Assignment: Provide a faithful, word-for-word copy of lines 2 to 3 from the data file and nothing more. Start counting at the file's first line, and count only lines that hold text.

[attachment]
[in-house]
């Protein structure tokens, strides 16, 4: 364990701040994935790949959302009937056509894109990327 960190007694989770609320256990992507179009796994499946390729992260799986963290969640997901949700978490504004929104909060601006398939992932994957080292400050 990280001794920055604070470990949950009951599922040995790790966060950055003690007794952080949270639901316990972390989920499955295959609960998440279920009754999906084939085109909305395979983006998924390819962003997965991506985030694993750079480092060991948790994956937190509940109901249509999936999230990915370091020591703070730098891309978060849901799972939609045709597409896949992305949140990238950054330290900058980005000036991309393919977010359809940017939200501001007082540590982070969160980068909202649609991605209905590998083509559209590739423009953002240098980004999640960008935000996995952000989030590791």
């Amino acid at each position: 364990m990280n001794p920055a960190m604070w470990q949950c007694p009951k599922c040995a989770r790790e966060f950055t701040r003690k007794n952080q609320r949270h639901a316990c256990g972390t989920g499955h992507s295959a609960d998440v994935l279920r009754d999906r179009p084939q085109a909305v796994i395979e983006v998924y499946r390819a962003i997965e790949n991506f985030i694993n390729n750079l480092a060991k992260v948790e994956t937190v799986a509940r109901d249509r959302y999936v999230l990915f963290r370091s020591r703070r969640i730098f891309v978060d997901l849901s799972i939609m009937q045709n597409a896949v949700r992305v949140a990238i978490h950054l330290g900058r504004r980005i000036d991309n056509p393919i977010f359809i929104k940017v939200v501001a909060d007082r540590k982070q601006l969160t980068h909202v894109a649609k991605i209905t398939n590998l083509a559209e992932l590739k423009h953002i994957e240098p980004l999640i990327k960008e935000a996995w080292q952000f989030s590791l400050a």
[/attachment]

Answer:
């Protein structure tokens, strides 16, 4: 364990701040994935790949959302009937056509894109990327 960190007694989770609320256990992507179009796994499946390729992260799986963290969640997901949700978490504004929104909060601006398939992932994957080292400050 990280001794920055604070470990949950009951599922040995790790966060950055003690007794952080949270639901316990972390989920499955295959609960998440279920009754999906084939085109909305395979983006998924390819962003997965991506985030694993750079480092060991948790994956937190509940109901249509999936999230990915370091020591703070730098891309978060849901799972939609045709597409896949992305949140990238950054330290900058980005000036991309393919977010359809940017939200501001007082540590982070969160980068909202649609991605209905590998083509559209590739423009953002240098980004999640960008935000996995952000989030590791």
């Amino acid at each position: 364990m990280n001794p920055a960190m604070w470990q949950c007694p009951k599922c040995a989770r790790e966060f950055t701040r003690k007794n952080q609320r949270h639901a316990c256990g972390t989920g499955h992507s295959a609960d998440v994935l279920r009754d999906r179009p084939q085109a909305v796994i395979e983006v998924y499946r390819a962003i997965e790949n991506f985030i694993n390729n750079l480092a060991k992260v948790e994956t937190v799986a509940r109901d249509r959302y999936v999230l990915f963290r370091s020591r703070r969640i730098f891309v978060d997901l849901s799972i939609m009937q045709n597409a896949v949700r992305v949140a990238i978490h950054l330290g900058r504004r980005i000036d991309n056509p393919i977010f359809i929104k940017v939200v501001a909060d007082r540590k982070q601006l969160t980068h909202v894109a649609k991605i209905t398939n590998l083509a559209e992932l590739k423009h953002i994957e240098p980004l999640i990327k960008e935000a996995w080292q952000f989030s590791l400050a």